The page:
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Michael Grabowski On Re-Reading Comics
posted October 10, 2009
I assume that as kids we all re-read our comics over and over because of the limitations of ecomonics: this is all we had on hand to read. At least, that's my excuse. Add to that the catch-as-catch-can nature of buying 1 comic a week from the choice provided by the local 7-Eleven, or the occasional 3-pack at the drugstore, and there would be a lot of story holes from the non-sequential issues and occasionally random titles I got. So successive re-reading of those single issues of '75-'78 Marvels was the only way to try to gather clues to what happened before and between those comics, or to feed my imagination's attempts at resolving the cliffhangers. Along the way favorites that demanded more frequent re-reading rose to the top, of course. When I discovered comics shops and back issue bins, I started filling in the holes and resolving the mysteries, and a funny thing happened: I stopped re-reading most of those once-favorite issues, though a few runs still rewarded it.
As a parent I've had the sort-of parallel experience of constantly re-reading certain children's books to my toddler daughters. Although we've got plenty of variety, the girls have got their nearly nightly favorites, and I've learned to look for things in the drawings and words that continue to keep the time lively for me. Scenery in the Madeline books, or the way the cartoons in the original Curious George books do more than just illustrate the text remind me of things to look for in comics to enjoy over and over, and in the bad cases have reminded me what I hate in comics.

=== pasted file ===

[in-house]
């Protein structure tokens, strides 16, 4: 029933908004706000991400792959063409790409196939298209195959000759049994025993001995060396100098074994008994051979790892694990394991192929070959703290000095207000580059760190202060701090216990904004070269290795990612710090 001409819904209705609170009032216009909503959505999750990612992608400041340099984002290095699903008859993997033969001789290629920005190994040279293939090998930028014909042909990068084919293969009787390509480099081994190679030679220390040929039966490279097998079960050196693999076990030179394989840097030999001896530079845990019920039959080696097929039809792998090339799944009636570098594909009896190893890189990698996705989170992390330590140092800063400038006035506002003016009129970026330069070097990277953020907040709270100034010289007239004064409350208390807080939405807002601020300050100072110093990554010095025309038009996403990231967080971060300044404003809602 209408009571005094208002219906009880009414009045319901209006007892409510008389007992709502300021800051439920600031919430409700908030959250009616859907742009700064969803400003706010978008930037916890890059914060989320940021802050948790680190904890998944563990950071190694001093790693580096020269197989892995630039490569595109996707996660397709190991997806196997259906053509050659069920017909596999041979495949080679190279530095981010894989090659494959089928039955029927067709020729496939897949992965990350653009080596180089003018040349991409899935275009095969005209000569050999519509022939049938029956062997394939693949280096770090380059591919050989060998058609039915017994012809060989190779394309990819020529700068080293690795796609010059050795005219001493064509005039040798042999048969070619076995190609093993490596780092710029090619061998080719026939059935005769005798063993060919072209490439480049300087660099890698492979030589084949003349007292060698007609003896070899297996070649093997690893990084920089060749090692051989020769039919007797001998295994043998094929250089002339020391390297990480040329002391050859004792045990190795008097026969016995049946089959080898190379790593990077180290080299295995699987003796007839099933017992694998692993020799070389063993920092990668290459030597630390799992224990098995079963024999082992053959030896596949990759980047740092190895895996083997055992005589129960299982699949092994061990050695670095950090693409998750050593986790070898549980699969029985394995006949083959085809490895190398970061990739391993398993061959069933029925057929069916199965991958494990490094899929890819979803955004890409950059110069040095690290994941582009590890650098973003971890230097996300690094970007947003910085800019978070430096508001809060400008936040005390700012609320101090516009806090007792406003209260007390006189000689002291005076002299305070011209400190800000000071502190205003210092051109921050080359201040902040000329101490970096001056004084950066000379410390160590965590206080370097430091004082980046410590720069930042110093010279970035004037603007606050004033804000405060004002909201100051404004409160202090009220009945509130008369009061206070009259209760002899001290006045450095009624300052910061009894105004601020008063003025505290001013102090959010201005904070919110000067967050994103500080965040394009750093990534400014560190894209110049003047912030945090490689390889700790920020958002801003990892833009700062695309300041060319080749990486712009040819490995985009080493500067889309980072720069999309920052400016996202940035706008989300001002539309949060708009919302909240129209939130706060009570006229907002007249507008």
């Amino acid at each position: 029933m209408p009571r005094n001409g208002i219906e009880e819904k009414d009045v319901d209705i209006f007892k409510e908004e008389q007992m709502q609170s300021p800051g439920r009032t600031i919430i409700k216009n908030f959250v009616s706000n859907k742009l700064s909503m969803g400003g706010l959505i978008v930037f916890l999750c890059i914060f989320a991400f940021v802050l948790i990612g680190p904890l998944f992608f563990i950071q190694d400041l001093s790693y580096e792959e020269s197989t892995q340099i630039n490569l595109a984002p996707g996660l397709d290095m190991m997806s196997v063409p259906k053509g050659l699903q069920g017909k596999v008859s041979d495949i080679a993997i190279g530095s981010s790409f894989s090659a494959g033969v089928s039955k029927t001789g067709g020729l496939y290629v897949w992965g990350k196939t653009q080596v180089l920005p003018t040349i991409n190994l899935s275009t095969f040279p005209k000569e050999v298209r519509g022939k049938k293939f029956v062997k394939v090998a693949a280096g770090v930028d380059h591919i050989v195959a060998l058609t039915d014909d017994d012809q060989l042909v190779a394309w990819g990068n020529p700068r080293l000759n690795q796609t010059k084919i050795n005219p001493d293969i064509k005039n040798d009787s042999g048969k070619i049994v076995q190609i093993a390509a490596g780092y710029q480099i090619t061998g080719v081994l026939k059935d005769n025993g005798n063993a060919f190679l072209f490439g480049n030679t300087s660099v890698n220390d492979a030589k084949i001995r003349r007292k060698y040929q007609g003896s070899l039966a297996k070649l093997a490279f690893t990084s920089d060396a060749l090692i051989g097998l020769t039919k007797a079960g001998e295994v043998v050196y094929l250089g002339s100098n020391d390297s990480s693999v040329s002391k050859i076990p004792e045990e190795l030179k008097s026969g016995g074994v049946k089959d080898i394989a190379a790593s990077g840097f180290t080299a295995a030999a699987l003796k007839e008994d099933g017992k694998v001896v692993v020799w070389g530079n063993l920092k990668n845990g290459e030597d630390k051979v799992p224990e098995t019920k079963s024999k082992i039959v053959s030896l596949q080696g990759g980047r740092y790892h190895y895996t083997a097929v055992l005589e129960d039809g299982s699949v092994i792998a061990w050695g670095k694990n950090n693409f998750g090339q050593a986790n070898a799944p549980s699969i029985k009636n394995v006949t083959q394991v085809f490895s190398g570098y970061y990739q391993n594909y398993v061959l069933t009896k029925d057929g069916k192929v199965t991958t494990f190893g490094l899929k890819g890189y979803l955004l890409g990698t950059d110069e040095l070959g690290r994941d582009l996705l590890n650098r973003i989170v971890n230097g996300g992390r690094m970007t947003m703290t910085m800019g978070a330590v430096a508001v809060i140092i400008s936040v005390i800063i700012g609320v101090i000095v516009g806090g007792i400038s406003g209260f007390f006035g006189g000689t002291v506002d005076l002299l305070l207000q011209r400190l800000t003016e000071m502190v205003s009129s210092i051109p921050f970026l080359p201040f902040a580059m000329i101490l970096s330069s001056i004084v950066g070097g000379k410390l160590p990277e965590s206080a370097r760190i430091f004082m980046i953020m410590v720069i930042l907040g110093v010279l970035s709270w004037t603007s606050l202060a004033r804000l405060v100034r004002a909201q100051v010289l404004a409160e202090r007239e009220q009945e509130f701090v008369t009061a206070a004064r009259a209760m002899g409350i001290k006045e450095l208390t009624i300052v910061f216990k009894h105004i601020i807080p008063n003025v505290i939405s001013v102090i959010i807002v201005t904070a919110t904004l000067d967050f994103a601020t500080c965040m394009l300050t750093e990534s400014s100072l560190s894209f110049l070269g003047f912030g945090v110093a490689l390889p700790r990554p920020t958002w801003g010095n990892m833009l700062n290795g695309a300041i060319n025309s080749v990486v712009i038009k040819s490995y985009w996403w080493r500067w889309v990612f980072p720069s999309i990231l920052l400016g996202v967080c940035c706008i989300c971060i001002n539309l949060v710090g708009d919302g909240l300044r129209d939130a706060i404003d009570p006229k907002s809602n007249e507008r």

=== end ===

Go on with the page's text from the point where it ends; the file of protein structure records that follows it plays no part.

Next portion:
Rereading comics in college honed my tastes such that stuff that seemed amazing to me as a teen so soon before suddenly seemed really dumb, a waste of money but especially time. Even favorite-to-look-at stuff like Kirby's "River of Death" Capt. America sequence stops being interesting when compared to Heart of Darkness. So now two decades later when I'm deciding what to buy my decision has as much to do with how likely I am to be rewarded for re-reading the book much later as it does with the potential to enjoy it now. The problem now is that these are real books whose re-reading calls for a chunk of time, not a pamphlet that can be enjoyed in a handful of minutes. How many books (comics or not) will I really have time to read in my life? How many will I really be able to dig deeply back into? (At least short comics are getting easier to re-read thanks to books like the Brunetti anthologies and Best American series.)
What I wonder is why re-reading comics, or books of any sort, is somehow seen as any kind of unusual. Who thinks twice about seeing favorite movies over and over? Quite a few cable channels and half the TV year are given over to re-presenting re-runs. There wouldn't be concerts and a recording industry if people were only to hear a song once. Granted these viewing/listening reexperiences tend to be communal rather than individual, and there's probably some of the same kind of nostalgia/"mental comfort food" issues that lead to seeing/hearing them again and again, but I'd like to think that these things are really due to our brains trying to get us to respond more critically to the art to which we expose ourselves, and (reiterating what you say about Gates' piece) how what we choose to re-view reflects our life choices and actions. Besides that overwrought justification, sometimes it's just good old fun to read those same visual riffs and hooks and choruses again, like the annotations to your short list suggest.